Croatia: country overview15 August 2012
by Ina Dimireva -- last modified 12 February 2013
Croatia is an acceeding country. The EU and Croatian leaders signed Croatia's EU Accession Treaty on 9 December 2011. Subject to ratification of the Treaty by all the Member States and Croatia, Croatia will become the EU's 28th Member State on 1 July 2013.
Political system: Presidential/parliamentary democracy
Capital city: Zagreb
Total area: 56 594 km²
Population: 4.48 million
Official language: Croatian
Croatia applied for EU membership in 2003 and was in negotiations from 2005 until 2011.
On 9 December 2011 leaders from the EU and Croatia signed the accession treaty. Subject to its ratification by all EU countries and Croatia, then the country will become the 28th EU member country on 1 July 2013.
Throughout the interim period until the accession, Croatia as an acceding country will have active observer status in the European Institutions. The purpose is to allow Croatia to become familiar with the working methods of the EU institutions and to be involved in the decision-making process.
Though still one of the wealthiest of the former Yugoslav republics, Croatia's economy suffered badly during the 1991-95 war. The country's output during that time collapsed and Croatia missed the early waves of investment in Central and Eastern Europe that followed the fall of the Berlin Wall. Between 2000 and 2007, however, Croatia's economic fortunes began to improve slowly with moderate but steady GDP growth between 4% and 6% led by a rebound in tourism and credit-driven consumer spending. Inflation over the same period remained tame and the currency, the kuna, stable. Croatia experienced an abrupt slowdown in the economy in 2008 and has yet to recover. Difficult problems still remain, including a stubbornly high unemployment rate, a growing trade deficit, uneven regional development, and a challenging investment climate. The new government has announced a more flexible approach to privatization, including the sale in the coming years of state-owned businesses that are not of strategic importance. While macroeconomic stabilization has largely been achieved, structural reforms lag. Croatia will face significant pressure as a result of the global financial crisis, due to reduced exports and capital inflows. Croatia re-entered a recession in 2012 and Zagreb cut spending, particularly on social programs. Croatia's high foreign debt, anaemic export sector, strained state budget, and over-reliance on tourism revenue will hinder economic progress over the medium term.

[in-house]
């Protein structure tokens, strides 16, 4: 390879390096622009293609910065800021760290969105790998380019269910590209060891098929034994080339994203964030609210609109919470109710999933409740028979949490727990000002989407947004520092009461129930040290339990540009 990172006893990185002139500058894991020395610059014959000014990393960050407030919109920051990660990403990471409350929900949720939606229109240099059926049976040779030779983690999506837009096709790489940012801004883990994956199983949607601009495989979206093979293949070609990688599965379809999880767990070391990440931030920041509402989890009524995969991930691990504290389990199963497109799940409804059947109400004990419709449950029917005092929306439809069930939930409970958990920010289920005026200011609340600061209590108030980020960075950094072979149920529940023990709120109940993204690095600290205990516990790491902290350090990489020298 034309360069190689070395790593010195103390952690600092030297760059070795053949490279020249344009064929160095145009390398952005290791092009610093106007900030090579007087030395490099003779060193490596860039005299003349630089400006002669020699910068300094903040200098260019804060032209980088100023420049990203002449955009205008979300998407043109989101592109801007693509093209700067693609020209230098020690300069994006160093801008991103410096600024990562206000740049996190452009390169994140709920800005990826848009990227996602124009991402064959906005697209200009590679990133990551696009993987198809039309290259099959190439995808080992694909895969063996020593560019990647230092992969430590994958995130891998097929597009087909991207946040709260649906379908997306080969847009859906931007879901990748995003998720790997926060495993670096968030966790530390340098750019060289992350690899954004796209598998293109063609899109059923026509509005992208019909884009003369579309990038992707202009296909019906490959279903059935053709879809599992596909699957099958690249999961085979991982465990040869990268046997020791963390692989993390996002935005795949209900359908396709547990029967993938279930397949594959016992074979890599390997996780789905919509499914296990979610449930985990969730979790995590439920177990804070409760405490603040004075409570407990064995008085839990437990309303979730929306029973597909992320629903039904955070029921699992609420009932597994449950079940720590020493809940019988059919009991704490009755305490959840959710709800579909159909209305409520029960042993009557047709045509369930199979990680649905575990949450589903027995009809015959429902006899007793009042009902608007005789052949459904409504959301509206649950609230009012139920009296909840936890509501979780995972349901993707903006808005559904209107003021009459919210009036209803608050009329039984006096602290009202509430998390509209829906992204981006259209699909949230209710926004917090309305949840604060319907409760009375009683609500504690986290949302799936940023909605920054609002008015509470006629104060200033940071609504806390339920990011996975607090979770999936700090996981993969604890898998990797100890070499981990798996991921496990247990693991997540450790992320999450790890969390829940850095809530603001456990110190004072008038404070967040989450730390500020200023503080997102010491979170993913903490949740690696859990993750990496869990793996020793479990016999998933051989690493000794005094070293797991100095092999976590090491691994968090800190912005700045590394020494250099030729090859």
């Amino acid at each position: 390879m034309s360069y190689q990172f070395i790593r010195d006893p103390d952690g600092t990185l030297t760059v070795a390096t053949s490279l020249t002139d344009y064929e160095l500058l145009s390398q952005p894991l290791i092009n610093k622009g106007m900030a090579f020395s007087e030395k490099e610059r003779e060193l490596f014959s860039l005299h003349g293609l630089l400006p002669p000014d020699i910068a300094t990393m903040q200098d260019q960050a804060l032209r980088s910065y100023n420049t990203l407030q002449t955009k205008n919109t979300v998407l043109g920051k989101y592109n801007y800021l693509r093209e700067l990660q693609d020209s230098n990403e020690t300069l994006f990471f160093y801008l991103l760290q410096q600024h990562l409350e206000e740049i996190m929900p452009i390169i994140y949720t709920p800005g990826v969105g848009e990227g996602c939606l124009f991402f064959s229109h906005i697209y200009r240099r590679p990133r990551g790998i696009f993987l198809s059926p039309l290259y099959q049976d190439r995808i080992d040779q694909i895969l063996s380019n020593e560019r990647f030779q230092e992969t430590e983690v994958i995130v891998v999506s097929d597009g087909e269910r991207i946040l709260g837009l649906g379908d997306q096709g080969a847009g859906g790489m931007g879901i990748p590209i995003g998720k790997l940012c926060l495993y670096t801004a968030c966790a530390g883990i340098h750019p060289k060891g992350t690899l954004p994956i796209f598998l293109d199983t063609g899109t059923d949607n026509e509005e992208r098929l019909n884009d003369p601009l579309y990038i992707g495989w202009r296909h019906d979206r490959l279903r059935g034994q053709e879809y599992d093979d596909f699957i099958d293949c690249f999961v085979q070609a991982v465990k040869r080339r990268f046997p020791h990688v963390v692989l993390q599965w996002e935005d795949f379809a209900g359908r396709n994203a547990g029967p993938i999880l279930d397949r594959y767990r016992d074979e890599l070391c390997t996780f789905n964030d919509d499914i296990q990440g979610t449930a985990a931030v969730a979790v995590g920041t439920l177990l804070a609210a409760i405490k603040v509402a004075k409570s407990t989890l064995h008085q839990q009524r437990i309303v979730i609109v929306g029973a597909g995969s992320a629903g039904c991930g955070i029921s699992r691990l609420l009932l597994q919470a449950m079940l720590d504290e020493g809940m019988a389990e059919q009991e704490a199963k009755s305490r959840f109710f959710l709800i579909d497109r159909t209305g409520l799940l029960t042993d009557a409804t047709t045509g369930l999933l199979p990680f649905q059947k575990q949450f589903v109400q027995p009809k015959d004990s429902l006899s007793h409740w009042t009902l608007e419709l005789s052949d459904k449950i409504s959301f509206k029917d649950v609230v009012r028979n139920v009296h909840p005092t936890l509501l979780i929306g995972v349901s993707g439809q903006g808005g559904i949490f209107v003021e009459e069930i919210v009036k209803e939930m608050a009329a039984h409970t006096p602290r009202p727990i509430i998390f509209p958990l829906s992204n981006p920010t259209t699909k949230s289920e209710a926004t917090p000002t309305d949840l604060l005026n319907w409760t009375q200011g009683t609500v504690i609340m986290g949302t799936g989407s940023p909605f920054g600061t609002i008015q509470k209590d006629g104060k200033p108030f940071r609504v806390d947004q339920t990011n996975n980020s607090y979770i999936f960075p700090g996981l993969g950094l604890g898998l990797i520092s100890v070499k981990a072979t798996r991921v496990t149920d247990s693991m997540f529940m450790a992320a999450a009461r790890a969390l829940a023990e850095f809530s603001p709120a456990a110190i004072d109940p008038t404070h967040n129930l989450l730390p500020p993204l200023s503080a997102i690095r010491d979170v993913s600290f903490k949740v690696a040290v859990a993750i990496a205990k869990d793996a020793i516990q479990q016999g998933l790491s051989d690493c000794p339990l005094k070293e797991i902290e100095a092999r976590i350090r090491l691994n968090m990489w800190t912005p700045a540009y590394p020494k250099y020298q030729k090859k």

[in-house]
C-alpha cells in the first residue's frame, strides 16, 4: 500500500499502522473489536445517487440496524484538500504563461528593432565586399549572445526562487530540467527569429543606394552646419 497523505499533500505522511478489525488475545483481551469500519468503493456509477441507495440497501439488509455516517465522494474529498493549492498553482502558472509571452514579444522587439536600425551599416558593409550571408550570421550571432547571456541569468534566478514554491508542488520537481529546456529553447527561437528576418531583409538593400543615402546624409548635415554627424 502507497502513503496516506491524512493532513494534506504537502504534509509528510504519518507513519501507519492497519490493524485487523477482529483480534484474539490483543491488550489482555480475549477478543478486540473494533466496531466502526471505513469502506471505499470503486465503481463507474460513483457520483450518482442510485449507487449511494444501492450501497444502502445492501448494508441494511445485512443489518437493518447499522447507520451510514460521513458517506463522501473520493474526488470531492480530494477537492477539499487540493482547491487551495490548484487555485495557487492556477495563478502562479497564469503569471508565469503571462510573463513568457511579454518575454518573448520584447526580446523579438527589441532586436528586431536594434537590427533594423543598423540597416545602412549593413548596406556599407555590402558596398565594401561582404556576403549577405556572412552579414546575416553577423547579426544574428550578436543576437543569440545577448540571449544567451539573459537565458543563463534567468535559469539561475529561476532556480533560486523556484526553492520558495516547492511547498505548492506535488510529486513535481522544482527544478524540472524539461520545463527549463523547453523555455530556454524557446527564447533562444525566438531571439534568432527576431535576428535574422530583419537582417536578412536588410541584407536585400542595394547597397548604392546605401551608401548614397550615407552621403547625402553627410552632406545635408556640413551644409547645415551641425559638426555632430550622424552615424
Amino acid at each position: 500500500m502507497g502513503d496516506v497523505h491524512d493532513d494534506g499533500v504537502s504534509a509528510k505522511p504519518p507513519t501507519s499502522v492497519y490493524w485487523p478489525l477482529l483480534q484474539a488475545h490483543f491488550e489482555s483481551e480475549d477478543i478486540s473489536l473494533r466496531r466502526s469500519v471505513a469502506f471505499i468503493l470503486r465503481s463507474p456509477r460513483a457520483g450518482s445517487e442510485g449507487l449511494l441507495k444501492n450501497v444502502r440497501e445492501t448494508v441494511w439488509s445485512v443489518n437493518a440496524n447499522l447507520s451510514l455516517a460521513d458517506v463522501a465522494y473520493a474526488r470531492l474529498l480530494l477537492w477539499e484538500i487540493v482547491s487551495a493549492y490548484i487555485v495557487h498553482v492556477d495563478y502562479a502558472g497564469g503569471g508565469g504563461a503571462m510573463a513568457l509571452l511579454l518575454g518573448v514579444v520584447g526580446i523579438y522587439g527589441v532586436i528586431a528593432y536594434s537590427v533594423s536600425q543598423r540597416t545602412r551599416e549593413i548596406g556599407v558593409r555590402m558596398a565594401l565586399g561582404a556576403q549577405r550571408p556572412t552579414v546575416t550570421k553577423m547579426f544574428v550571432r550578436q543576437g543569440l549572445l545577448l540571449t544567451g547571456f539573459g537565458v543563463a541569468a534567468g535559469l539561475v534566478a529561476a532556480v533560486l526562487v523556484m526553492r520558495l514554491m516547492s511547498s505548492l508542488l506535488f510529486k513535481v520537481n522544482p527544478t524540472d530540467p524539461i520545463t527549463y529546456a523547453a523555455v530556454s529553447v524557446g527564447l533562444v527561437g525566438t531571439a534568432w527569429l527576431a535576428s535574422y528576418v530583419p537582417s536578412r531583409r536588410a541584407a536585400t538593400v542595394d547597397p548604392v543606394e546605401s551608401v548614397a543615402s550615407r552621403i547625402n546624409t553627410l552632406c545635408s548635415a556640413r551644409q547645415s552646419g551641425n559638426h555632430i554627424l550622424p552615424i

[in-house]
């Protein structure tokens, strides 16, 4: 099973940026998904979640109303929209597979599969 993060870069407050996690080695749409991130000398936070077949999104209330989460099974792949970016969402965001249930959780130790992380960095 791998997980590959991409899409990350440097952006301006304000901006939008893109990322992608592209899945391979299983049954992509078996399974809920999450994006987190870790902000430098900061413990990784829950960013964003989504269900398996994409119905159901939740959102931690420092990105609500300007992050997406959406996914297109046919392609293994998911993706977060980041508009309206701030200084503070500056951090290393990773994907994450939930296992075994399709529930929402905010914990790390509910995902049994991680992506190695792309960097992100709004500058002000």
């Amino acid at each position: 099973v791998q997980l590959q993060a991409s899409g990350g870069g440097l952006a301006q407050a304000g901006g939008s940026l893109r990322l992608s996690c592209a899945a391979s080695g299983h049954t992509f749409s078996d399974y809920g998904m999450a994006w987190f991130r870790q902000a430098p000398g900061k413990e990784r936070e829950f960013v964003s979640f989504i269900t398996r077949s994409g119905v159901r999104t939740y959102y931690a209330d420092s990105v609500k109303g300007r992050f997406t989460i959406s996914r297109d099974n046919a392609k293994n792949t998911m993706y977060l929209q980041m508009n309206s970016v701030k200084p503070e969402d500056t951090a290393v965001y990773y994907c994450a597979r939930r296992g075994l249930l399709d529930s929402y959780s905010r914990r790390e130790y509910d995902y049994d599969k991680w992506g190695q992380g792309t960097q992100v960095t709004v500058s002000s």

Source: Europa, The World Factbook